Center for Collective Dynamics of Complex Systems at Binghamton University


CoCo is an interdisciplinary Organized Research Center (ORC) at Binghamton University that studies the collective dynamics of various types of interacting agents as complex systems. Its goals are to:
  • 1) Advance our understanding about the collective dynamics of physical, biological, social, and engineered complex systems through scientific research,
  • 2) Promote interdisciplinary collaboration among faculty and students in different schools and departments, and
  • 3) Translate the understanding to products and processes which will improve the well-being of people at regional, state, national and global scales
With the active participation of faculty members with diverse backgrounds, CoCo has been playing a key role in producing several new interdisciplinary research projects since 2007 as an informal research group. It officially became a designated ORC of the University on July 1st, 2015.
There is a mailing list run by CoCo for general discussions on complex systems. To subscribe, please contact Hiroki Sayama

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Complex systems are networks of many components with nonlinear interactions which arise and evolve through self-organization, such that the system is neither completely regular nor completely random, permitting the development of emergent behavior. These properties can be found in many real-world systems, e.g., gene regulatory networks in a cell, physiological systems, brains and other neural systems, food webs, stock markets, the Internet, and social networking systems. We study their structural/dynamical properties to obtain general, cross-disciplinary implications and applications.


Social Dynamics: The utilization and extension of agent-based modeling, evolutionary theory, game theory, and network theory to model, analyze and improve the behaviors of social systems.Current research topics include agent-based modeling of socio-economical dynamics of the Greater Binghamton area; modeling leadership, team performance and organizational decision making; and evolution of cooperative/competitive strategies in social systems.

Network Dynamics: The utilization and extension of complex network theory to explore the connectivity between elements, growth and self-organization, and dynamical evolution of various complex networks. Current research topics include modeling power grids as multiplex networks; distributed control mechanisms for adaptive power grids; and application of network analysis to psychological data.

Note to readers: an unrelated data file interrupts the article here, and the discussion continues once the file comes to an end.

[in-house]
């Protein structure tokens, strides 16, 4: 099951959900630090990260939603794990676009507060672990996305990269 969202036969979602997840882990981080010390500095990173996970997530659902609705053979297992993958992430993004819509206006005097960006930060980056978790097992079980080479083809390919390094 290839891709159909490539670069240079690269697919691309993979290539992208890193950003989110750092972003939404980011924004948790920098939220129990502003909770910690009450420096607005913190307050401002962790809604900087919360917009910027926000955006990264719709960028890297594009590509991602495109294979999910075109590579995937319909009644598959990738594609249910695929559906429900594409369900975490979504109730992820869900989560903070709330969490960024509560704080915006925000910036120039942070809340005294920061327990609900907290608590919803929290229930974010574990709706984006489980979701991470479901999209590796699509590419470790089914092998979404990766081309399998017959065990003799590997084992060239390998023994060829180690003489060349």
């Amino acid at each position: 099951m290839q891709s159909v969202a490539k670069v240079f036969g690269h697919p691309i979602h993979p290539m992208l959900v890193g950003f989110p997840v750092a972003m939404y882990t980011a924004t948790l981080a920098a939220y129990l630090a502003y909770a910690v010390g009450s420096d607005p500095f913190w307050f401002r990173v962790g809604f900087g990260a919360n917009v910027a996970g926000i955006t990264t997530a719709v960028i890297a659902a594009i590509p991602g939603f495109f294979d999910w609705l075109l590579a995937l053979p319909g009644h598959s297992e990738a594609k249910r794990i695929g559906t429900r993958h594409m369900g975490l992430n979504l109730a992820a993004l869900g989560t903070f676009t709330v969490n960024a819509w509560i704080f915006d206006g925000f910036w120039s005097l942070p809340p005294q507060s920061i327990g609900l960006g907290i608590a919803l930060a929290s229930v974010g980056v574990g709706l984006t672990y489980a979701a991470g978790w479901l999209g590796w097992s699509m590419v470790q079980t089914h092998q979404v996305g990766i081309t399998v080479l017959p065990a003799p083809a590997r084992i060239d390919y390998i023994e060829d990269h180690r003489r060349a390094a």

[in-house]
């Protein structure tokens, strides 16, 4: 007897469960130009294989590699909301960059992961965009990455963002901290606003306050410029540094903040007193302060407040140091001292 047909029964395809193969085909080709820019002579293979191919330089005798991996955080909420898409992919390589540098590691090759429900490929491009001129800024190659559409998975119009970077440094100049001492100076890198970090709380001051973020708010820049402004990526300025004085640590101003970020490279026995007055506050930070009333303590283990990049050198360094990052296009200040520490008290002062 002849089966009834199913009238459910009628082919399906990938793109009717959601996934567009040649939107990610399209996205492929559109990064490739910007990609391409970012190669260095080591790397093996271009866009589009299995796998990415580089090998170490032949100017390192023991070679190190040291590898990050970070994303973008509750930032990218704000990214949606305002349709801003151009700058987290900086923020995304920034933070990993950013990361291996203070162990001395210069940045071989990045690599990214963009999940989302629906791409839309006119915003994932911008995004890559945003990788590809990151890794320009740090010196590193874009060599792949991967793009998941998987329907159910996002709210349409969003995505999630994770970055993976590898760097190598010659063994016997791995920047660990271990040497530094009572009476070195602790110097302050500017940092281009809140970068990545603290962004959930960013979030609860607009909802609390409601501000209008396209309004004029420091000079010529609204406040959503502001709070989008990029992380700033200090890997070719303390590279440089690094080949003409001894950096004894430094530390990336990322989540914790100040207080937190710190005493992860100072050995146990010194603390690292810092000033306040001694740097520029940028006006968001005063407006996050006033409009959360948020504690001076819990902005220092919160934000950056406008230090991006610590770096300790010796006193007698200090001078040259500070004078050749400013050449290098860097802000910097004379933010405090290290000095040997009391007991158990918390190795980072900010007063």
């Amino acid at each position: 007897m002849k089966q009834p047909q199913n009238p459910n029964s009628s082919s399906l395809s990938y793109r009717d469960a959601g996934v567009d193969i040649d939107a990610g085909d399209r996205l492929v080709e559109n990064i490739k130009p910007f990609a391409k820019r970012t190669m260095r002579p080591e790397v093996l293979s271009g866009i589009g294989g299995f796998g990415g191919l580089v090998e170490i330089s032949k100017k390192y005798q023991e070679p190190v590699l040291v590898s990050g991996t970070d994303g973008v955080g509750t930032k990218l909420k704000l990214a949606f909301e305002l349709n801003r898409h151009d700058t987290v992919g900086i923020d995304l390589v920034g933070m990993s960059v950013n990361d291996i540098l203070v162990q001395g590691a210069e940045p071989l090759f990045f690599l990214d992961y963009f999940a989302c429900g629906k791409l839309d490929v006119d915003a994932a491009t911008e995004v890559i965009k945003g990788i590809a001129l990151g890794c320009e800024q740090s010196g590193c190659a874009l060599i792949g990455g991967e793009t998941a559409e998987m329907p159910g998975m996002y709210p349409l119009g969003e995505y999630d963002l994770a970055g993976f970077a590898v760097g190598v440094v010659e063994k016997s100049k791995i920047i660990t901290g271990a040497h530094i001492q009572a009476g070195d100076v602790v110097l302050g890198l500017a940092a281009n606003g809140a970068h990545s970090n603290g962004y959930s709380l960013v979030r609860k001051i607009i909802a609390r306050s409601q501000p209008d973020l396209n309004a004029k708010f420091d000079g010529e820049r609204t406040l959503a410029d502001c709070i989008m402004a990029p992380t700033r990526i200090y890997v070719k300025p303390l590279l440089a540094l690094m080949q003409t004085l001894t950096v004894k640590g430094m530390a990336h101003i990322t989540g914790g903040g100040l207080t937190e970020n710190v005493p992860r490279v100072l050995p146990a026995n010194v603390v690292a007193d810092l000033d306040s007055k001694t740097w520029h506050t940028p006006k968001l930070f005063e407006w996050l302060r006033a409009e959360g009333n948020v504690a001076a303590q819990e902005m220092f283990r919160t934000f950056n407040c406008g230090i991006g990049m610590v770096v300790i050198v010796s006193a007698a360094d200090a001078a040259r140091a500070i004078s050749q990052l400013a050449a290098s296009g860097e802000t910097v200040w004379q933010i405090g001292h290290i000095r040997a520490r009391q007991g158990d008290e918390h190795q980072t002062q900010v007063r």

Swarm Dynamics:The investigation of collective behavior and pattern formation in massive populations of biological or biomimetic autonomous agents. Current research topics include theoretical investigation of morphogenetic collective systems; design and evaluation of hierarchical heterogeneous particle swarm optimization; and automated modeling of termite behaviors.

   ◦ Robustness and adaptation in morphogenetic collective systems
   ◦ Complexity measures and concept learning
   ◦ Evolutionary perspective on collective decision making
   ◦ Teaching social complexity and multidisciplinary team building
   ◦ Linking youth and community through Information Technology
   ◦ Network analysis of real-world multi-dimensional social relationships
   ◦ Modeling and predicting state-topology coevolution of complex adaptive networks
   ◦ Self-organization of large-scale heterogeneous self-propelled particle swarms

Dr. John Bay

Watson School Dean's Office, Binghamton University
An Epidemiological Model for Control of Complex Systems via Information-Sharing: Opportunities for Research
(January 25, 2017)
[Flyer] [Video] [Slides]

Dr. Mohammad Abdullah Al-Mamun

Cornell University
Modeling Infectious Diseases: A Multidisciplinary Approach
(February 8, 2017)
[Flyer] [Video]

X. Chen, J. Guo, J. W. Park and M. Ruiz Blondet

CCPA/SoM/Psychology, Binghamton University
The Development and Maintenance of Social Networks in Classroom Settings
(February 22, 2017)
[Flyer] [Video]

Dr. Hui Yang

Pennsylvania State University
Mining Dynamic Recurrences in Nonlinear and Nonstationary Systems for Feature Extraction, Process Monitoring and Fault Diagnosis
(March 8, 2017, 11:00am-12:00pm)
[Flyer] [Video]

Dr. Genki Ichinose

Shizuoka University, Japan
Positive and Negative Effects of Social Impact on Evolutionary Vaccination Game in Networks
(March 21, 2017, 2:00-3:00pm)
[Flyer] [Video]

Dr. Changqing Cheng

SSIE, Binghamton University
Graph Theoretic Approach for Gait Characterization towards Detection of Dementia
(March 22, 2017)
[Flyer] [Video]

Dr. Daehan Won

SSIE, Binghamton University
Machine Learning on the Structured Data: Convex Optimization for Group Feature Selection of Networked Data
(March 29, 2017)
[Flyer] [Video]

Haifeng Wang

ISE, Binghamton University
An Ensemble Machine Learning Approach for Robust Cancer Diagnosis
(April 5, 2017)
[Flyer] [Video]

Dr. Gourab Ghoshal

University of Rochester
Urban Morphology and Structural Invariants in Street Networks
(April 19, 2017, 11:00am-12:00pm)
[Flyer] [Video]

Dr. Xiao Liu

IBM Thomas J. Watson Research Center
A Statistical Modeling Approach for Spatio-Temporal Data and Its Applications
(April 21, 2017, 1:00-2:00pm)
[Flyer] [Video]

Mark Sellers

Systems Science, Binghamton University / Northrop Grumman Laser Systems
Why Is 'Systems Thinking' So Rare?
(April 27, 2017, 3:00-4:00pm; EB-R3)
[Flyer] [Video]

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